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Regards to all our listeners!
I'm Rob Logan, Ph.D., senior staff, U.S. National Library of Medicine (NLM).
Here is what's new this week in To Your Health, a consumer health oriented podcast from NLM, that helps you use MedlinePlus to follow up on weekly topics.
The human genome project changed how science is conducted in addition to providing a fresh understanding of human disease, note three of the project's pioneers in a recent commentary within Nature.
Eric Green, James Watson, and Francis Collins write while the result of the human genome project was to sequence all three billion base pairs of the human genome for the first time, the initiative's serendipitous byproduct changed how scientists collaborate.
The authors (who are the Director of the U.S. National Genome Research Institute, chancellor emeritus of the Cold Spring Harbor Laboratory, and director of the National Institutes of Health respectively) write (and we quote): 'none of us foresaw that a major legacy of the HGP (human genome project) would be a new way of doing science' (end of quote).
The authors explain in order for the 13 year quest to sequence the human genome project to succeed, the more than 2000 participating researchers from around the world needed to collaborate at an unprecedented level. They write (and we quote): 'by necessity, the HGP broke the mould of individual researchers toiling away in isolation to answer a small set of scientific questions' (end of quote).
The authors add the project's scientific participants soon found the crux of their work was to discover foundational information (and we quote): 'that would inform many follow-on investigations' (end of quote) instead of concentrating on hypothesis-driven approaches to research.
The authors also find once a collaborative approach was established, the human genome sequencing project changed how biomedical researchers share information.
The authors write (and we quote): 'Once large amounts of genome mapping and sequence data began to be generated, momentum quickly grew for establishing policies that shortened the time between the generation and release of data' (end of quote).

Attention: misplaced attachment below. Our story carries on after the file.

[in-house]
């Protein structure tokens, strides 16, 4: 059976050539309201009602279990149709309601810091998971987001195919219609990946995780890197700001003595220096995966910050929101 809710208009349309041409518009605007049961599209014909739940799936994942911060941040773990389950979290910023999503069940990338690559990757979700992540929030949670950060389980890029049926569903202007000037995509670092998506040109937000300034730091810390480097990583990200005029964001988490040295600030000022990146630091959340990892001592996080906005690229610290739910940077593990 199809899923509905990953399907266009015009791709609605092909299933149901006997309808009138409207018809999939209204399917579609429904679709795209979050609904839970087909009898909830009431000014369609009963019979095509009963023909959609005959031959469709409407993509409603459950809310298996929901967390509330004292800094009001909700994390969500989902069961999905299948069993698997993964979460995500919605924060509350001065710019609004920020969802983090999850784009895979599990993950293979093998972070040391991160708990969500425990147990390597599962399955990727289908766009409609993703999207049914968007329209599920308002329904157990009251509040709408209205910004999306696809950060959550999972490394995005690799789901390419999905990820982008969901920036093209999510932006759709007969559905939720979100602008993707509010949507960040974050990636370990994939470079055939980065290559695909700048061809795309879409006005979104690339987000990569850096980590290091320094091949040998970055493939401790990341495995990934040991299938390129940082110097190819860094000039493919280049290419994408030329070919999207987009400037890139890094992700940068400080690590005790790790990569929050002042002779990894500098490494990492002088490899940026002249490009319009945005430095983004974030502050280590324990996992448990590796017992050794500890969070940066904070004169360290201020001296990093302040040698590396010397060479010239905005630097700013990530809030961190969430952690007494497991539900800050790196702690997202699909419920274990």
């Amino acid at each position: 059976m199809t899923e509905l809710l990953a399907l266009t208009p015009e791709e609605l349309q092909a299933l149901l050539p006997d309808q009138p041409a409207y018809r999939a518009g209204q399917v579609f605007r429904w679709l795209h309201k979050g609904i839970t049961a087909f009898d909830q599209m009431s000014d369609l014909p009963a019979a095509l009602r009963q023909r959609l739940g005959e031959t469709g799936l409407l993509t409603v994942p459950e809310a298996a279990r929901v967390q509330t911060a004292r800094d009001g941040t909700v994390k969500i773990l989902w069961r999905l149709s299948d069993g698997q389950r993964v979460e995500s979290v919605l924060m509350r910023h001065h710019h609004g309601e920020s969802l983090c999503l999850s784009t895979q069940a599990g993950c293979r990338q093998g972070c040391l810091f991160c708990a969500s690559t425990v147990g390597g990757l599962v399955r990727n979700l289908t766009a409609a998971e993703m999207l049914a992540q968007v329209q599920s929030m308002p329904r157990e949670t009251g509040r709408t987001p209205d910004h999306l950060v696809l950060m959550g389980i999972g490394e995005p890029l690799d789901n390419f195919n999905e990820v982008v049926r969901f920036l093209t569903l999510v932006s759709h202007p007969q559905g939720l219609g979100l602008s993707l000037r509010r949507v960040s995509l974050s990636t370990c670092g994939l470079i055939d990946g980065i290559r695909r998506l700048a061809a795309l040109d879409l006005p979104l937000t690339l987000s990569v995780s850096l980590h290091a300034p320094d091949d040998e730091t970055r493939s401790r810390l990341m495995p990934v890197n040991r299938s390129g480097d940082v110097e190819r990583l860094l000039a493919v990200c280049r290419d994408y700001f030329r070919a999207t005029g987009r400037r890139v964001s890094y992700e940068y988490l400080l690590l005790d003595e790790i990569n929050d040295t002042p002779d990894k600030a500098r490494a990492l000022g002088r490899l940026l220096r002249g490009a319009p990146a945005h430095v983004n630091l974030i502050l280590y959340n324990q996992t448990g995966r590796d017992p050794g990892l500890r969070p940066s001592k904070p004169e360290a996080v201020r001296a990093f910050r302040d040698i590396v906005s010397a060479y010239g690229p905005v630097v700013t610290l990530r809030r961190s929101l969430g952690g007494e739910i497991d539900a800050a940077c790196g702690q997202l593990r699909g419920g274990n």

The sharing of data brought new and persistent international challenges, such as using computers to analyze and move vast data sets. The authors add (and we quote): 'and in the case of human data (especially genomic and clinical), the problem of how to protect the privacy of research participants' (end of quote).
The authors explain the founders of the human genome project additionally recognized that the information gleaned from mapping and sequencing the human genome had important social implications. They write (and we quote): 'The HGP thus became the first large-scale research project to include a component dedicated to examining broader societal issues, such as how to protect people's privacy and prevent discrimination' (end of quote).
In discussing the project's challenges, the authors acknowledge they should have paid more attention to the capacity among the initiative's global collaborators to analyze the vast data they generated.
The authors continue the success and lessons learned from the human genome project continues to influence contemporary big science projects, such as the U.S. Precision Medicine Initiative (which among other things, plans to assess interactions among the genetic, medical history, and related health information of one million volunteers).
The authors conclude (and we quote): 'The story of the HGP provides a valuable reminder that some advances will almost certainly trigger fundamental changes in the way that research is done — as well as a reminder of the importance of accepting and celebrating these changes' (end of quote).
Meanwhile, MedlinePlus.gov's genes and gene therapy health topic page helps you follow progress as scientists and physicians learn more about the genetic underpinnings of health as well as the pioneering efforts to clinically intervene via gene therapy.
MedlinePlus.gov's genes and gene therapy health topic page provides links to the latest pertinent journal research articles, which are available in the 'journal articles' section. Links to clinical trials that may be occurring in your area are available in the 'clinical trials' section. You also can sign up to receive updates about genes and gene therapy as they become available on MedlinePlus.gov.
MedlinePlus.gov's genes and gene therapy heath topic page also provides frequent links to Genetics Home Reference, a comprehensive web service NLM created to explain the human genome project and the clinical revolution it spawned. You can find Genetics Home Reference by typing 'Genetics Home Reference' in any search engine, such as Google, Bing, or Yahoo.
To find MedlinePlus.gov's genes and gene therapy health topic page, please type 'genes and gene therapy' in the search box on MedlinePlus.gov's home page. Then, click on 'genes and gene therapy (National Library of Medicine).'
And let's hope the next quarter century is as productive as the human genome project's first 25 years.
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